Source confirms Marco Bellinelli's deal with the Bulls is done. Also: Bulls attempting to sign summer-leaguer Malcolm Thomas to 1-year deal.— Aggrey Sam (@CSNBullsInsider) July 23, 2012
Ignore the second part of that tweet for now. Well, if you're a Chicago fan, don't ignore it, but let's focus on Belinelli.
ESPN Chicago reported before the deal that Belinelli was expected to sign for the bi-annual exception. That comes to just less than $2 million. The report then defers to ESPN salary cap expert Larry Coon, and he sheds some light on Chicago's overall situation.
By using the bi-annual exception, the Bulls hard cap themselves at $74 million for the season. As ESPN salary cap expert Larry Coon has stated, the hard cap may preclude the Bulls from making any major in-season acquisitions. They will have to add minimum salaried players to fill out the roster.
That may seem scary to Chicago faithful, but Belinelli is a very good option at this point. The free agent market is mostly dried up, and the Bulls desperately need to add firepower to their rotation. Granted, as the report says, they did officially bring Kirk Hinrich into the fold, but a real contender can never have enough perimeter shooters.
The Bulls already moved their most pure shooter from last season when they sent Kyle Korver to Atlanta in a three-way deal that also included Minnesota. For a team without their best offensive player (Derrick Rose) for at least a portion of the season, signing a capable scorer in the backcourt is absolutely necessary to their success next season.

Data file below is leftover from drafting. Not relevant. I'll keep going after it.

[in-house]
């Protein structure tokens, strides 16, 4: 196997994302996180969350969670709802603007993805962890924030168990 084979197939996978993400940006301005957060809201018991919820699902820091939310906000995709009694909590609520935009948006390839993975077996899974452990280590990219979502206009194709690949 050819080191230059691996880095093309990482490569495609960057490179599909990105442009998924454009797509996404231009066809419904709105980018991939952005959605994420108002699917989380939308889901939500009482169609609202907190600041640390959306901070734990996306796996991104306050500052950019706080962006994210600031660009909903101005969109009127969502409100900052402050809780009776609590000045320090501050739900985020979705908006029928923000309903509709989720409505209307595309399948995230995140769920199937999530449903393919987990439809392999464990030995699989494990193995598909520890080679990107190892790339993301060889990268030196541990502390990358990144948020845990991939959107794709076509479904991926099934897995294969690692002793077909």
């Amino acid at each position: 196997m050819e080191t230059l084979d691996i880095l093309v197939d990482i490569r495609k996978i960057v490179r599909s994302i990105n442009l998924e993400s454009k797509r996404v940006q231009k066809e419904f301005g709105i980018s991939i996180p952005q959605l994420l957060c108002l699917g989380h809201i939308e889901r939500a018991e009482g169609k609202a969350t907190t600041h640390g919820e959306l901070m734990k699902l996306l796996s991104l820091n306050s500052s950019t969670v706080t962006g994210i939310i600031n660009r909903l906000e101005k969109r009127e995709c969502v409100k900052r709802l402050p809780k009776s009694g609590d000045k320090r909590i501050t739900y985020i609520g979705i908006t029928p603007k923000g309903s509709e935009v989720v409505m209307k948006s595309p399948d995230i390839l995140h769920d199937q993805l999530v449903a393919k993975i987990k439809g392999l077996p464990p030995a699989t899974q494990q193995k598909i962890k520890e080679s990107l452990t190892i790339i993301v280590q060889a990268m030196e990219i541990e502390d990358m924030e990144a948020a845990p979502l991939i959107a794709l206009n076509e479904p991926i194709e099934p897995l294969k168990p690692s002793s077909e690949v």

Belinelli has played for three different teams in his five-year NBA career. He averaged 8.9 points per game for his career, and he shoots 39 percent from beyond the arc.
Neither one of those figures will change games, but he can spread the floor. This will allow Carlos Boozer, Taj Gibson and Joakim Noah to work on the interior.
The Bulls are still going to win games on the defensive end of the floor. Outside of Rose, they simply don't have a go-to option on offense, and that includes Rip Hamilton as their starting shooting guard. Belinelli won't change what we already know about Chicago, but he could make the harsh truth about their offense easier to face.
If the Bulls want to contend with Miami next season, they will have to find a way to put the ball in the basket. It's going to require a team effort, and that means Tom Thibodeau will need plenty of dangerous shooters.
No one will ever mistake Belinelli for a star, but he's Chicago's best possible option at this point in the rat race that we like to call NBA free agency.